Polio survivor Alice Shirreff hasn't let her diagnosis stop her from dancing her way through life.
She was diagnosed in 1949 when she was just four years old and was virtually paralysed. By the time she was 17 she had undergone multiple surgeries and hospital visits, including a triple ankle fuse on both legs.
The result was devastating for the aspiring dancer.
"I remember I cried and cried at the time, I thought, if I can't walk properly how can I dance?" she said.
"Well guess what, people encouraged me and told me I'd find a way. And guess what?
"I've been dancing ever since, 57 years later."
She joined a group of polio survivors in Warrnambool on Thursday to mark Polio Day.
Polio is far from an illness of the past. Between the 1930s and 1960s, around 70,000 Australians contracted polio, many severely paralysed.
While the focus of today is on the eradication of polio, there are many survivors who, now in the late stages of their life, are experiencing the late effect of polio or post-polio syndrome - a set of unexpected new symptoms occurring some 15 to 40 years after the initial infection.
"I joined a polio support group way back in the '90s because I was going downhill physically, and I didn't know what was happening to me," she said.
"It's great to meet other people who have a common bond and know exactly what you're going through, to share stories with people who know what you're dealing with.
"I was very fortunate to be able to leave work 23 years ago and because of that I have been able to look after myself. I count my blessings that I've been able to do that.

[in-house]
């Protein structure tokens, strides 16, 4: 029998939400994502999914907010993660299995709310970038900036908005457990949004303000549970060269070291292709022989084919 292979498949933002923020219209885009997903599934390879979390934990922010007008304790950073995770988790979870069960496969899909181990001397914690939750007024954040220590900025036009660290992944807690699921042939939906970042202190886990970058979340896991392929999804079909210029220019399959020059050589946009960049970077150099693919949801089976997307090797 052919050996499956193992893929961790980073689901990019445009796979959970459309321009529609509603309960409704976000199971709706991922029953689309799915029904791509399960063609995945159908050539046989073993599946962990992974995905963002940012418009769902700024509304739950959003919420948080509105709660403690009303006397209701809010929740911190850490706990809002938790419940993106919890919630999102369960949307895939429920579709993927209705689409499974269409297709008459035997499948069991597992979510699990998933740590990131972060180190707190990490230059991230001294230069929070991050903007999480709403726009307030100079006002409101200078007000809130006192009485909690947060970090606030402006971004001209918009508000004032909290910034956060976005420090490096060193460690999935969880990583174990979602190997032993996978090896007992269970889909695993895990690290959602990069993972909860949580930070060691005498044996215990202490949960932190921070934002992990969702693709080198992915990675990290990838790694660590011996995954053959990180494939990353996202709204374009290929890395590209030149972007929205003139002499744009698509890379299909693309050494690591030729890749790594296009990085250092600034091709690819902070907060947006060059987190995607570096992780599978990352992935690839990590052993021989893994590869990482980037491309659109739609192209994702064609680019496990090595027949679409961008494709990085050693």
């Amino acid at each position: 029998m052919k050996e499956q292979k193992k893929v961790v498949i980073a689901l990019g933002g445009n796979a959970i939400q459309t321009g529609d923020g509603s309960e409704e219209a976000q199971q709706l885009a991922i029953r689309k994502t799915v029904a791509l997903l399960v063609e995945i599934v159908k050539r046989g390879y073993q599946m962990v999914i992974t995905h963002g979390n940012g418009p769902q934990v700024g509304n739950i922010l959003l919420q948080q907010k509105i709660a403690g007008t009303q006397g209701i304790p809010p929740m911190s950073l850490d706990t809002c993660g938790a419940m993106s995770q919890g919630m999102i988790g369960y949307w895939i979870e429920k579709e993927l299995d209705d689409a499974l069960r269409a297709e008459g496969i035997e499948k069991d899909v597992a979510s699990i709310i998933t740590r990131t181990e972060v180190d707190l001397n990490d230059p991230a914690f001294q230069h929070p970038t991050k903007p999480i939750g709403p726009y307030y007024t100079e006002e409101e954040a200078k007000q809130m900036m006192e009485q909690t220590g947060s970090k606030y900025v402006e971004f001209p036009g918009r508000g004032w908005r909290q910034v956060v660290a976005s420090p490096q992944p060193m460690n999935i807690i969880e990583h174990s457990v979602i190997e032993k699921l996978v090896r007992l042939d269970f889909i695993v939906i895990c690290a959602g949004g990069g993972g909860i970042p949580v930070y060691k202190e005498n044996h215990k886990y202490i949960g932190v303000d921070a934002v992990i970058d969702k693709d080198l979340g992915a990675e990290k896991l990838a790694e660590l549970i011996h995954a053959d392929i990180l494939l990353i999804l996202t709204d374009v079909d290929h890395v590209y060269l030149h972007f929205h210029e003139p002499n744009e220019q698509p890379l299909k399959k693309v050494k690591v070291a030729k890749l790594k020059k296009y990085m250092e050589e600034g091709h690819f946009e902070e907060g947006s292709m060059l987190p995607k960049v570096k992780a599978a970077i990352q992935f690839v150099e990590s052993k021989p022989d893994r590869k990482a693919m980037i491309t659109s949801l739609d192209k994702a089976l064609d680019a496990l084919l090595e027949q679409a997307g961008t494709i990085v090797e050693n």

"People who have had polio are amazing people, they're very resilient and they keep on keeping on."
Polio Network Victoria chairperson Bev Watson, who is wheelchair-bound as a result of polio said those going through the late effects are forced to continually reassess their abilities, equipment needs and lifestyle.
"Those changes can be quite confronting," she said. "Not only personally but for family, friends and carers."
Former Victorian Premier and Portland MP Denis Napthine was Master of Ceremonies at the Lady Bay event.
Mr Napthine was instrumental in getting Polio Services Victoria established when he was Minister for Community Services.
"We know that over 400,000 people from across Australia were affected by polio, but what we hadn't realised was people who 20 to 30 years later were getting post-polio syndrome with a whole range of symptoms like muscle weakness and difficulty swallowing, symptoms that people associated with just getting older but was actually specific to their previous polio infection," he said.
"It's absolutely vital that people who have experienced polio to send that message to future generations of the importance of vaccinations.
"Polio hasn't gone away, it's still a significant disease in other countries like Afghanistan and Pakistan. Vaccinations eliminate diseases and reduce the impact of diseases, we've got to stand up and speak out against anti-vaccination sentiment.
"People who have lived through this have a duty to tell their story and say never ever, should children be put at risk by people's lack of understanding for the need for vaccination."
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